As I discussed in my last article on cloud computing, it is being called the Next Big Thing in web design, and it is steadily gaining ground in the business world. There is a lot of enthusiasm for this new frontier, but naturally there are many concerns among the “experts”.
The main concerns about cloud computing are security and privacy. The thought of handing your important data over to something called a “cloud” can be daunting. Nervous corporate executives might hesitate to take advantage of a cloud computing system because they feel like they’re surrendering control of their company’s information. Data inside the ‘cloud’ is outside a company’s firewall and that brings with it an intrinsic threat of risk, because services that companies outsource evade the physical, logical and personnel controls that I.T. shops wield over data maintained in-house. Other fears include:
• Risk of data breaching
• Appeal to cyber crooks
• Lack of specific standards for security and data privacy
• Questions about jurisdiction. European concern about U.S. privacy laws led to creation of the U.S. Safe Harbor Privacy Principles, which are intended to provide European companies with a degree of insulation from U.S. laws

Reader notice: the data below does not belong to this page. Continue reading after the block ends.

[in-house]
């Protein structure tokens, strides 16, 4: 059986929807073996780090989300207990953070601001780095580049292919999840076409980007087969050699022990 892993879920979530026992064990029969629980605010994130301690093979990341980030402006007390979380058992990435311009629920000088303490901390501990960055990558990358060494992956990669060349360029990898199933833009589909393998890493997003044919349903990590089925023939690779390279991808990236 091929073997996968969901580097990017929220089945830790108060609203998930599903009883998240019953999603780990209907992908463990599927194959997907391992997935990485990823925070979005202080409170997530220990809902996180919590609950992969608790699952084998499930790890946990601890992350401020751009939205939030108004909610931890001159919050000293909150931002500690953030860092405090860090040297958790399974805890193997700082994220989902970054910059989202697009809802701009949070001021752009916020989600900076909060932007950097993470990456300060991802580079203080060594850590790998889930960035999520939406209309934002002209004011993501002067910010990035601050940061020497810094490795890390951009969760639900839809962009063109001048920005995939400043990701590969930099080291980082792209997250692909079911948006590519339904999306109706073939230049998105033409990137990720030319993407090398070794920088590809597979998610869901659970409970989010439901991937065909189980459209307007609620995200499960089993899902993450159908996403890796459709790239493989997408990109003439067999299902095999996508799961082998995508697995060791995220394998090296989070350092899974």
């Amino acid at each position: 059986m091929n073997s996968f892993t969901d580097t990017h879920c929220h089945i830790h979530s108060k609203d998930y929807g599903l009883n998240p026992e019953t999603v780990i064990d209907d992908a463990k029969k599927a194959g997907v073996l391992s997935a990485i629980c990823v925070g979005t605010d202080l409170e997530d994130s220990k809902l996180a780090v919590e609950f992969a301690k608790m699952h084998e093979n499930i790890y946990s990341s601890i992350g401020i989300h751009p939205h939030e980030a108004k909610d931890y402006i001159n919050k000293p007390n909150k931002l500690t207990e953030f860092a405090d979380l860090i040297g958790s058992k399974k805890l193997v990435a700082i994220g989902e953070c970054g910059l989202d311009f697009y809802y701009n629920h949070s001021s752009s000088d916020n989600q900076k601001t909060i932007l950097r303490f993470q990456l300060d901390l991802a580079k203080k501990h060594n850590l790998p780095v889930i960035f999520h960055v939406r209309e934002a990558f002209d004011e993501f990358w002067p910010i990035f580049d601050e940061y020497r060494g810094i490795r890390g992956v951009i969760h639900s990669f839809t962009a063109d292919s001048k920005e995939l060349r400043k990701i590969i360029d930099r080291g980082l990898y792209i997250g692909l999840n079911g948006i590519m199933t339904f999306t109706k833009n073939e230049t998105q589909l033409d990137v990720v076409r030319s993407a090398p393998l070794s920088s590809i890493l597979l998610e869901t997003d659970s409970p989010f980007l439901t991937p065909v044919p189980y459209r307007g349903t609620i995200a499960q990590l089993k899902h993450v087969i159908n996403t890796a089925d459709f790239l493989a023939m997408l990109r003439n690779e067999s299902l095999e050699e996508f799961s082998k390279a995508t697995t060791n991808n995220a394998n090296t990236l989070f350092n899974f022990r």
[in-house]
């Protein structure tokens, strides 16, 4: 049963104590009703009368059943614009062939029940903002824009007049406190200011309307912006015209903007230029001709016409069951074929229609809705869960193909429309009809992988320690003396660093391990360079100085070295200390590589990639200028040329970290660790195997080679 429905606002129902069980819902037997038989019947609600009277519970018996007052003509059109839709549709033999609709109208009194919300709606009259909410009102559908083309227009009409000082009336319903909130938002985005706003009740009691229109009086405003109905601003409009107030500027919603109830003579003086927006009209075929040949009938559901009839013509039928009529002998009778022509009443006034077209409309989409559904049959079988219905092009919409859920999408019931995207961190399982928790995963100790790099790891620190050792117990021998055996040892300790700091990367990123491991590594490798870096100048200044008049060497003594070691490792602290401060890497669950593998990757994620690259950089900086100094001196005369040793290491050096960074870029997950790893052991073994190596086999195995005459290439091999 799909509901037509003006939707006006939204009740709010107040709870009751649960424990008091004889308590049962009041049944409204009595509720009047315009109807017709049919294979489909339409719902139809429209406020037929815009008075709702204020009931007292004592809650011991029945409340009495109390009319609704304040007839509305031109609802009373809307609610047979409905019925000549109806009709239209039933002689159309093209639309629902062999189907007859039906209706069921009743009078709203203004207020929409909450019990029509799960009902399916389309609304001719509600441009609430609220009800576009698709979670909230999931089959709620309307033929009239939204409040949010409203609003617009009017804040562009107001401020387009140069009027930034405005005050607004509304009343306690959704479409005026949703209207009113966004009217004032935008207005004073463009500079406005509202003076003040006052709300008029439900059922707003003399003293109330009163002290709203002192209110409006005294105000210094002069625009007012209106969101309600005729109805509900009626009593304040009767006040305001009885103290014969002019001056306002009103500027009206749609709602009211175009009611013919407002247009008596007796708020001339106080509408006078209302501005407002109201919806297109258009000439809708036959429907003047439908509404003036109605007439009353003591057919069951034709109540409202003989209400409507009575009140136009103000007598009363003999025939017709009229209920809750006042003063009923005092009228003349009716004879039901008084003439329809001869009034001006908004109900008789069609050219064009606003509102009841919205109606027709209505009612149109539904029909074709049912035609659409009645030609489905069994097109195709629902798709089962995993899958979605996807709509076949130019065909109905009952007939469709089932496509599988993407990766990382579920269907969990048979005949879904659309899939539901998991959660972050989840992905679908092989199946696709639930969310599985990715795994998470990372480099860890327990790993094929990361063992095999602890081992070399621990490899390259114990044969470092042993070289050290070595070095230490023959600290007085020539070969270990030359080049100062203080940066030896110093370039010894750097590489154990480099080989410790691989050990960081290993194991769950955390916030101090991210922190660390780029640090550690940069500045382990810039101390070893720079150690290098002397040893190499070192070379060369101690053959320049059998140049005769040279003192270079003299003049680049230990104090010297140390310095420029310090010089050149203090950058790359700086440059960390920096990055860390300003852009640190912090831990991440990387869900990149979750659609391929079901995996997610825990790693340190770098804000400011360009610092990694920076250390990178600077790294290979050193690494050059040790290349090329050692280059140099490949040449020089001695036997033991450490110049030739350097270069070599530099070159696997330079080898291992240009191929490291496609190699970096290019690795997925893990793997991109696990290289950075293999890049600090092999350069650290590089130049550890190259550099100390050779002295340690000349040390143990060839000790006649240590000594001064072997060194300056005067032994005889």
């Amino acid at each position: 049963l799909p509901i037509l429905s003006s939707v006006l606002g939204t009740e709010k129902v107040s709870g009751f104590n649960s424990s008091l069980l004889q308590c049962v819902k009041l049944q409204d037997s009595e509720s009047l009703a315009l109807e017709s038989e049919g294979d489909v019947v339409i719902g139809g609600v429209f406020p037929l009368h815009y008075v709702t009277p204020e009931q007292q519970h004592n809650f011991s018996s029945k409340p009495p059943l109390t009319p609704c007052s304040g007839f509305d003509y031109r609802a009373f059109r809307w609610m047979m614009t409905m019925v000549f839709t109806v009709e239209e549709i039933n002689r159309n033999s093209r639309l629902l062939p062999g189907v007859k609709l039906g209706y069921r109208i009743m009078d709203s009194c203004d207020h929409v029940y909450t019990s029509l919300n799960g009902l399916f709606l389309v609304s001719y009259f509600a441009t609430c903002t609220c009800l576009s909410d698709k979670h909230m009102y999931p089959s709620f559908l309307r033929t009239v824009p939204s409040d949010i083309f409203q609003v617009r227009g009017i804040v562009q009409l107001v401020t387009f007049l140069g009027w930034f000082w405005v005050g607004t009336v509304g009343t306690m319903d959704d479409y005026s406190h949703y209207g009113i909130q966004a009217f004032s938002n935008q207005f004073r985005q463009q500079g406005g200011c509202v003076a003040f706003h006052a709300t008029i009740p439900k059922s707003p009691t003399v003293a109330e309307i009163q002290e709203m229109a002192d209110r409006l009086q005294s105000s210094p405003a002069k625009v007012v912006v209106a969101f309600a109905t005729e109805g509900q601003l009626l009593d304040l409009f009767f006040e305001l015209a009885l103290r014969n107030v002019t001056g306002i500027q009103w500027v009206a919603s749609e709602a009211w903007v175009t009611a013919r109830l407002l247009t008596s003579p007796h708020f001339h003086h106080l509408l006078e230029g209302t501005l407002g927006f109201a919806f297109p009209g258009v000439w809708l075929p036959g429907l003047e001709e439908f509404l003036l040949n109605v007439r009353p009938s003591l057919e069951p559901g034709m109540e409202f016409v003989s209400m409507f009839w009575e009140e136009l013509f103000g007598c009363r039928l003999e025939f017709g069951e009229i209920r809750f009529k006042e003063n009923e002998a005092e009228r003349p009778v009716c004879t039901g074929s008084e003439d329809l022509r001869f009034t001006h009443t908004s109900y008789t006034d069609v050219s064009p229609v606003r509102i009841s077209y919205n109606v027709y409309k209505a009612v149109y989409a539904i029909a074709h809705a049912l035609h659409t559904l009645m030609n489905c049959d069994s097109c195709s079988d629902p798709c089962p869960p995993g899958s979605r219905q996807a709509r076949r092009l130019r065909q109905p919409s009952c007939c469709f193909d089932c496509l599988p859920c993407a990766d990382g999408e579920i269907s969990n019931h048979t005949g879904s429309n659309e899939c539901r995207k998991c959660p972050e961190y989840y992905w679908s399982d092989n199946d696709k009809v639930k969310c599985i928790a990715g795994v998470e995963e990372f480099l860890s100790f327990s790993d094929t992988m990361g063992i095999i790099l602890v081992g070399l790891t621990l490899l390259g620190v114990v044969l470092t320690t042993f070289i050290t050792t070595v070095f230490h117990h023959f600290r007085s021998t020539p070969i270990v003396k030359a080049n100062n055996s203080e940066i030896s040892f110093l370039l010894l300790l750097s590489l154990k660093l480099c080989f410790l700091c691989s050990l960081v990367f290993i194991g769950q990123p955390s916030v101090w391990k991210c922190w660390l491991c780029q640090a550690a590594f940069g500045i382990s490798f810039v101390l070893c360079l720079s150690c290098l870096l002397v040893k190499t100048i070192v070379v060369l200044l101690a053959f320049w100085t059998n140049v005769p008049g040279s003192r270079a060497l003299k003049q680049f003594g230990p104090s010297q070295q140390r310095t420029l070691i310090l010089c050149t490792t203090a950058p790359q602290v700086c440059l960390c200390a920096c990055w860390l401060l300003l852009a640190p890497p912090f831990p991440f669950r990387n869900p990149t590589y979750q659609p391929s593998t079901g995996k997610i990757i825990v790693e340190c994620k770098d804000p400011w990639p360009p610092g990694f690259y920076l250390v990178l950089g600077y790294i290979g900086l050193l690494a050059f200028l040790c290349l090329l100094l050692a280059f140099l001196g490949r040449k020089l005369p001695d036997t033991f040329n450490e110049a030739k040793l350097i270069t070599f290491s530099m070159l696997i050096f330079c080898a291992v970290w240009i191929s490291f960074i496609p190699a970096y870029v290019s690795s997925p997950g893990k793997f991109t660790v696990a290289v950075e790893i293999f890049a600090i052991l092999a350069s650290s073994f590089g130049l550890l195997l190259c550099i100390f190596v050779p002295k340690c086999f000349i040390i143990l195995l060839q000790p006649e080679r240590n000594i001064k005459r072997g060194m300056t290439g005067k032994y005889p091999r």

• Data location. Cloud users probably do not know exactly where their data is hosted—not even the specific country
• Best practice issues:
o Exception monitoring systems
o Vigilance, or lack thereof, over updates and ensuring that staff does not receive unauthorized access privileges
o Third-party companies who may be able to access data
o Password creation and protection
o Availability guarantees and penalties
o Accommodation of personal security policies by the cloud computing company
Other issues with cloud computing are more philosophical. Who owns the data: the company who places their data with the cloud computing service or the cloud computing service itself? Can a cloud computing company ever legally deny a client access to their own data? Companies, law firms, and universities are currently debating these issues and others.
There is also growing concern about how cloud computing could impact the business of computer maintenance and repair. If companies make the leap to centralized computer systems, they will have less need for internal I.T. support. By removing infrastructure ownership from I.T., suddenly I.T. no longer has control over key business resources, which makes it feasible for someone concerned with a cost/benefit approach, like a CFO, to start limiting I.T.’s control. It is doubtful that this will have much of an impact on the cloud computing industry; the same concerns were no doubt raised when inventions like the cotton gin, assembly lines, and, well, computers first appeared.